As you read it, I’d like to make a special request. Please don’t nominate the story because you like me or something else I’ve written, because I’m female, to piss someone off or because of what happened last year.
To my mind, there is only one valid reason to nominate something for a Hugo – because you love it.
Here’s the Writers of the Future sale I promised. Galaxy Press is offering a killer deal on Volumes 26, 27, 28 and 29 of the popular Writers of the Future series.
If you like short fiction and discovering new writers, these are perfect for you. If you’re a writer or illustrator who’s thinking about entering, one of the best ways to learn what the contest likes is to read the anthos.
Here are your links.
P.S. I love the cover for V29 because it looks like Mr. Jetpack is standing on a pile of pancakes, one foot firmly planted on either side of the butter. 😀
The illustration is by artist Megen Nelson. Stop by her website and check out her other work!
Sometimes you can get to know a whole town by understanding just one man. In the seaside village of Summerland, that man was Peyton Jain. Peyton was in his 60s, as best I could tell. His face was craggy and weathered, with a beard like sea foam on rocks and eyes of Poseidon’s blue.
Some folks thought of Peyton as a nuisance to be reported or a vagrant to be run off, but I knew different because it was Peyton who put me right with Summerland’s spirits. The locals have joked about spirits as long as anyone can remember, but it took the murder of the Kelly children to remind us just how real—and how powerful—the spirits could be.
Summerland sits like the Pythia over a cleft in the rock, soaking up the vapors of prophecy along with the California sunshine. Spiritualists started a commune here over a century ago. Egalitarians at heart, they outlawed money and divvied the land into tent-sized plots.
Oil—oil money, really—edged the Spiritualists out. Derricks took over the beach, and the Spiritualists’ canvas utopia turned into a shantytown for oil workers. My house was made from two of those oil shanties sandwiched together. The shanties had been built before electricity, so the wiring came up through holes in the floor, and the doorbell was an old ship’s bell, corroded green with salt and time.
The house had no foundation, just posts and piers and seven jacks. When the floor sagged, Peyton crawled beneath to twist the jacks until everything was more or less level. That was a blessing to me because I couldn’t abide the narrow crawlspace with earth pressing in around me and voiceless whispers winding snakelike over my skin.
The county said the whispers were nothing to worry about. Radon gas. Natural seepage. Buy a detector and install a fan. But radon doesn’t creep up through the floorboards in silver ribbons until it pools in the corners, like living smoke. Radon doesn’t whisper in the darkness like waves on sand.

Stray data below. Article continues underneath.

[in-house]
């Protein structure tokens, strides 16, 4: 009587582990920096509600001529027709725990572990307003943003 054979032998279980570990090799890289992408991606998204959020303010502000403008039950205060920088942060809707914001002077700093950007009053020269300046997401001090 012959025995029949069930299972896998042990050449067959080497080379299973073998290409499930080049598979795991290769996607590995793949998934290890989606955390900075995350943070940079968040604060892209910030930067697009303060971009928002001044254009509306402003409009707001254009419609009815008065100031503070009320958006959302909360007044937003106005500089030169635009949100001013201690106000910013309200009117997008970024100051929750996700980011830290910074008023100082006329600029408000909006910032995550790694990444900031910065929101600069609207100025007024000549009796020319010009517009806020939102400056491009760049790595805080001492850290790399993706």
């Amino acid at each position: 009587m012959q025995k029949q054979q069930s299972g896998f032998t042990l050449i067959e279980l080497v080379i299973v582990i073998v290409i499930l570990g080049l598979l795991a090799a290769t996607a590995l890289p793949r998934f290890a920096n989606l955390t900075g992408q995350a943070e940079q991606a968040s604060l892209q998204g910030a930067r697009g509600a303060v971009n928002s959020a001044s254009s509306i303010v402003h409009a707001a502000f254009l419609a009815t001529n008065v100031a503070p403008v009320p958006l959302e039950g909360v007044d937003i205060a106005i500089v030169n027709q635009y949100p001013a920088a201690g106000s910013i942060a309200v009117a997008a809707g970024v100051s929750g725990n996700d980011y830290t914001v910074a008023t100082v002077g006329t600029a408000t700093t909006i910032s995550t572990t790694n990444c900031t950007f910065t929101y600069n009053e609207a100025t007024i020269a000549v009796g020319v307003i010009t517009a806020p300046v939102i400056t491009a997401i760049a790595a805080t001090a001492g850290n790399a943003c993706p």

In the next day or so, I will have a mini eARC for volume 31 of Writers of the Future to distribute to anyone who is willing to leave an honest review on launch day (or thereabouts).
Here are the deets:
The mini eARC (PDF) will only have three or four of the stories in it. If you want to read them all, look for the mini eARCs being offered by some of my co-authors. Gotta catch ’em all!
The launch is scheduled for May the 4th. May the Fourth be with you! How awesome is that?
In your review, it’s fine to mention that you haven’t read all of the stories, and please do mention that you received a free sample copy.
If you want one, please say so in the comments. Once I’ve got the file, I’ll send it to the email address used for your comment. (In other words, don’t post your email in the comment itself. I can see it in the admin interface.)
If I get a lot of requests, please give me a day or two to get back to you.
If you buy the paper copy and we ever meet at a con or workshop (*ahem* Sasquan), I will be happy to sign it for you!
Oh, and here’s a plug for my story, POSEIDON’S EYES.
In a sleepy California beach town, spirits magnify both the good and the evil in human hearts.
ETA: I’ve also got two 99 cent sales for you! Mike Resnick’s Best of Galaxy’s Edge has 25 short stories in it, including my Hugo nominee, and Writers of the Future, Volume 29 (not the current volume) is also on sale. Grab them fast because I don’t know how long the sales will last.
Reminder: Comments are moderated, and may not appear in a timely fashion if I’m busy writing or away from my computer.
A few years ago, my sister was in a serious car accident with her two boys in the car. It was raining, and she hydroplaned on standing water that had pooled in the low spot of a cloverleaf on-ramp. Her Ford Explorer got tangled up in the gap between a truck and a trailer, then she skidded off the road into a tree. Nobody was injured, but the accident totaled her Explorer.
The totaled car got me thinking. What if a person could be totaled? What if medical expenses could be reckoned against earning potential the way repair costs are weighed against the value of car? It’s a dystopian question about trying to determine the value of a human life in dollars and cents.